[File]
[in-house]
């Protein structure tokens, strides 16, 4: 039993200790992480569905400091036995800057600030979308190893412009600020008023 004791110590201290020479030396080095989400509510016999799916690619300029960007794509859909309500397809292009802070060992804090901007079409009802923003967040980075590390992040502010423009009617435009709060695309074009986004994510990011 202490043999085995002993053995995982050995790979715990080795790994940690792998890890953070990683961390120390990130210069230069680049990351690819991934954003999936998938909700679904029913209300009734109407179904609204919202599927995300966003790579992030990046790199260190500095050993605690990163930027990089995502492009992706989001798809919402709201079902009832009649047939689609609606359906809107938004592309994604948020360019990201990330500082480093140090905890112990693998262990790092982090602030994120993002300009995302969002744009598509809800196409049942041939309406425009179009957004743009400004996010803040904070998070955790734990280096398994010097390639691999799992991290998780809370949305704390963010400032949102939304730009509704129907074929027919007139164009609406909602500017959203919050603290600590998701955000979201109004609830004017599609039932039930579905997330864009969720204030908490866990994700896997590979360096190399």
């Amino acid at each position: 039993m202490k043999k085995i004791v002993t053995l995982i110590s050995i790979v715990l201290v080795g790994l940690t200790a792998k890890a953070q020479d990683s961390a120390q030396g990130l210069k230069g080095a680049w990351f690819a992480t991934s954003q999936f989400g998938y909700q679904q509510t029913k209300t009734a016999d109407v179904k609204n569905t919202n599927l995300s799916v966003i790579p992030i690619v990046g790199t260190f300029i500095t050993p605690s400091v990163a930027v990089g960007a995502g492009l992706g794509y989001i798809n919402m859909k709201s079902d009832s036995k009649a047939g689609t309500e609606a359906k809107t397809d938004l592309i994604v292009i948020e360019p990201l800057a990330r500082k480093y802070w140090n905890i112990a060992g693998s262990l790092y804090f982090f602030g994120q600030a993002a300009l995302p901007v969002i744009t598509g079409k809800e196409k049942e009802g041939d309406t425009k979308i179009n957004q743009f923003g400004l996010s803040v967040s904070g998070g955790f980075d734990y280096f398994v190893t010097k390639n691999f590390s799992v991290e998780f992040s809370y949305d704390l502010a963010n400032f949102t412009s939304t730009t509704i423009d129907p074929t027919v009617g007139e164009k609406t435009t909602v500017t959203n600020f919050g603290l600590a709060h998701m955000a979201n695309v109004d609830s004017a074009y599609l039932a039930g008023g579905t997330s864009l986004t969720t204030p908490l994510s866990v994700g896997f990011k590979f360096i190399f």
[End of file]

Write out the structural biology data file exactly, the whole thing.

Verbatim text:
[in-house]
């Protein structure tokens, strides 16, 4: 039993200790992480569905400091036995800057600030979308190893412009600020008023 004791110590201290020479030396080095989400509510016999799916690619300029960007794509859909309500397809292009802070060992804090901007079409009802923003967040980075590390992040502010423009009617435009709060695309074009986004994510990011 202490043999085995002993053995995982050995790979715990080795790994940690792998890890953070990683961390120390990130210069230069680049990351690819991934954003999936998938909700679904029913209300009734109407179904609204919202599927995300966003790579992030990046790199260190500095050993605690990163930027990089995502492009992706989001798809919402709201079902009832009649047939689609609606359906809107938004592309994604948020360019990201990330500082480093140090905890112990693998262990790092982090602030994120993002300009995302969002744009598509809800196409049942041939309406425009179009957004743009400004996010803040904070998070955790734990280096398994010097390639691999799992991290998780809370949305704390963010400032949102939304730009509704129907074929027919007139164009609406909602500017959203919050603290600590998701955000979201109004609830004017599609039932039930579905997330864009969720204030908490866990994700896997590979360096190399």
């Amino acid at each position: 039993m202490k043999k085995i004791v002993t053995l995982i110590s050995i790979v715990l201290v080795g790994l940690t200790a792998k890890a953070q020479d990683s961390a120390q030396g990130l210069k230069g080095a680049w990351f690819a992480t991934s954003q999936f989400g998938y909700q679904q509510t029913k209300t009734a016999d109407v179904k609204n569905t919202n599927l995300s799916v966003i790579p992030i690619v990046g790199t260190f300029i500095t050993p605690s400091v990163a930027v990089g960007a995502g492009l992706g794509y989001i798809n919402m859909k709201s079902d009832s036995k009649a047939g689609t309500e609606a359906k809107t397809d938004l592309i994604v292009i948020e360019p990201l800057a990330r500082k480093y802070w140090n905890i112990a060992g693998s262990l790092y804090f982090f602030g994120q600030a993002a300009l995302p901007v969002i744009t598509g079409k809800e196409k049942e009802g041939d309406t425009k979308i179009n957004q743009f923003g400004l996010s803040v967040s904070g998070g955790f980075d734990y280096f398994v190893t010097k390639n691999f590390s799992v991290e998780f992040s809370y949305d704390l502010a963010n400032f949102t412009s939304t730009t509704i423009d129907p074929t027919v009617g007139e164009k609406t435009t909602v500017t959203n600020f919050g603290l600590a709060h998701m955000a979201n695309v109004d609830s004017a074009y599609l039932a039930g008023g579905t997330s864009l986004t969720t204030p908490l994510s866990v994700g896997f990011k590979f360096i190399f």